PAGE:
The European Broadband Competence Office (BCO) published a handbook on rural broadband, as part of the European Commission’s Action Plan on Rural Broadband. Targeting both promoters and policy makers, it presents solutions to improve broadband coverage in rural areas, introduces available investments and European funding opportunities, and showcases various good practices.
Essential investments for a higher territorial cohesion
In rural areas, connectivity brings countless opportunities for the development of SMEs and remote working, in the agriculture sector (e.g. livestock monitoring) and for the provision of health services in less densely populated areas (e.g. telemedicine). The COVID-19 outbreak highlighted the need for more investments in rural broadband to support territorial development As reminded by BCO’s handbook, the lack of rural connectivity infrastructures results from low density of population, brain drain and ageing population, combined factors that alter the viability of broadband infrastructures in some rural areas, including mountain territories.
- the European Structural and Investment Funds (ERDF and EAFRD in particular)
- the European Fund for Strategic Investments (EFSI is a European Investment Bank fund supporting strategic investments in key areas such as infrastructure, energy efficiency and renewable energy, research and innovation, environment, agriculture, digital technology, education, health and social projects.
- Connecting Europe Facility (for instance with the WiFi4EU initiative)
- the Connecting Europe Broadband Fund
Already, these funds have delivered broadband investments for approximately 15 million euros for the 2014-2020 period. It is already announced that for the upcoming 2021-2027 period, financing to digital infrastructures across EU countries will be renewed and even enhanced by ERDF and EAFRD and Connect Europe Facility 2.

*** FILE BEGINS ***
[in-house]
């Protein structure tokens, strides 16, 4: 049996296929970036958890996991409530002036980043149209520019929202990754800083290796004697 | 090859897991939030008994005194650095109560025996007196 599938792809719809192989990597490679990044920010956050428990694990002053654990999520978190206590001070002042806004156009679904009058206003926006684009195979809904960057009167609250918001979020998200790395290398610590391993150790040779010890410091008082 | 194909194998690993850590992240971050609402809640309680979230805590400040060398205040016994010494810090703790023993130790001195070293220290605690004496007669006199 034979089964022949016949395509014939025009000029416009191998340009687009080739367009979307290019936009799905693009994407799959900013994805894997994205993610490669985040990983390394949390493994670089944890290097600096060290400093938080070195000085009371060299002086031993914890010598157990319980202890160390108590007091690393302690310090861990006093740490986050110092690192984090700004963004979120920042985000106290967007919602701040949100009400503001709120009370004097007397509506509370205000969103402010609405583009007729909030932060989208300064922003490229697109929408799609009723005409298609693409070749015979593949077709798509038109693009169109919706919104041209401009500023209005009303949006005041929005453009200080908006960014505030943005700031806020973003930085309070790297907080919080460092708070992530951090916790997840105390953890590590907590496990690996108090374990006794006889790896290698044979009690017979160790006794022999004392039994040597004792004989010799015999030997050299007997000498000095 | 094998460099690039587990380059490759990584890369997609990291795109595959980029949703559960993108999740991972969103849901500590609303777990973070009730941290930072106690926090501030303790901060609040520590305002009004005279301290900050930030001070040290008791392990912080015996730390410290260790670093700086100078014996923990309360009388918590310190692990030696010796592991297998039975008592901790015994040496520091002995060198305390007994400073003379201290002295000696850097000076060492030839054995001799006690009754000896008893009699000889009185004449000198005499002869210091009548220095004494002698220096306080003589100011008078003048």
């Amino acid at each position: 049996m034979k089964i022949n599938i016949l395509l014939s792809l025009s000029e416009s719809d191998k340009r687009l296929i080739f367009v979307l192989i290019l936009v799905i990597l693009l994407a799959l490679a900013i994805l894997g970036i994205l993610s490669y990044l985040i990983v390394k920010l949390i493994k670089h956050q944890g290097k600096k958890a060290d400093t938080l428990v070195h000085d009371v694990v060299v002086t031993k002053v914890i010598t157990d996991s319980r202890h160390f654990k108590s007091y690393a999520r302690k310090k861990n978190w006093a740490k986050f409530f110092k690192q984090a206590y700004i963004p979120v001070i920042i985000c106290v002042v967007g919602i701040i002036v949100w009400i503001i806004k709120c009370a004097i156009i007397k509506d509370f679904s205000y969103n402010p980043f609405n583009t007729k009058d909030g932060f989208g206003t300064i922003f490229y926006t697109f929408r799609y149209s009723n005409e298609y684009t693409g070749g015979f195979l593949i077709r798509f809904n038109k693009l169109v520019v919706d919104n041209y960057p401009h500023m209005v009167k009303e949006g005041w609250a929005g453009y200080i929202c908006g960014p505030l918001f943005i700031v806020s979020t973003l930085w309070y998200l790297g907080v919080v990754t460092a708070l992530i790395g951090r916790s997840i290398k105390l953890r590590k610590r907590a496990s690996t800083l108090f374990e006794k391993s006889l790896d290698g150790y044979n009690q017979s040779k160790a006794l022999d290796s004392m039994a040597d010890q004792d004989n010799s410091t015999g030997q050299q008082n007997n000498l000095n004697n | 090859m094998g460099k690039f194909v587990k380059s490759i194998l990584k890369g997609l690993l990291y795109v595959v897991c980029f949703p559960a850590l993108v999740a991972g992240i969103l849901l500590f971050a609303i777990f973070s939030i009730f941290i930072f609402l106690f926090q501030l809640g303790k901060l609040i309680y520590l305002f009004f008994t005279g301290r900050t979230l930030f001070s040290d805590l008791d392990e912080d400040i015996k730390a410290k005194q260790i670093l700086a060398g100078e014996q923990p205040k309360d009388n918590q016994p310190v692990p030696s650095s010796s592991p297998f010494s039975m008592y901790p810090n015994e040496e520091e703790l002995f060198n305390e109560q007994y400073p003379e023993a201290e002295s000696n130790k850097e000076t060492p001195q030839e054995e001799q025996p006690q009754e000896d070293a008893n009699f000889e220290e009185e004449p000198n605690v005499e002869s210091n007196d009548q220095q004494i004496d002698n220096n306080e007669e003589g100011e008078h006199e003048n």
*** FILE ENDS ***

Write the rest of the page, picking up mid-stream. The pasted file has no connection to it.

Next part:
Get inspired by European good practices
The handbook also showcases several examples of successful initiatives aiming at developing rural broadband in Europe, including through initiatives led by local authorities, rural communities, and promoters and with different types of funds.
In Verrua Savoia, in Piedmont region, Italy, the municipality and the iXem Labs of Polytechnic University of Turin together set up the infrastructures. Thanks to a low-cost broadband last mile Intranet network and the eight Wi-Fi and high-performance local area networks, developed by the University, 99% of the 1500 inhabitants of the village are now connected to the Internet.
In Komen, a rural Slovenian municipality, the local authority and a national operator together constructed 65 km of optical backbone and 110 km of optical overhead cable to build a network with fiber to the home connectivity. With a 10 Gbps speed, the developed infrastructure provides inhabitants with a high-speed connectivity, facilitating remote working and encouraging the creation of local companies.
For further inspiration on the topic, you can also read our latest good practice to learn how a Greek village developed a community Internet network in the mountains. For more information on connectivity in your country, please consult the European Commission’s national factsheets on broadband.22 May 2020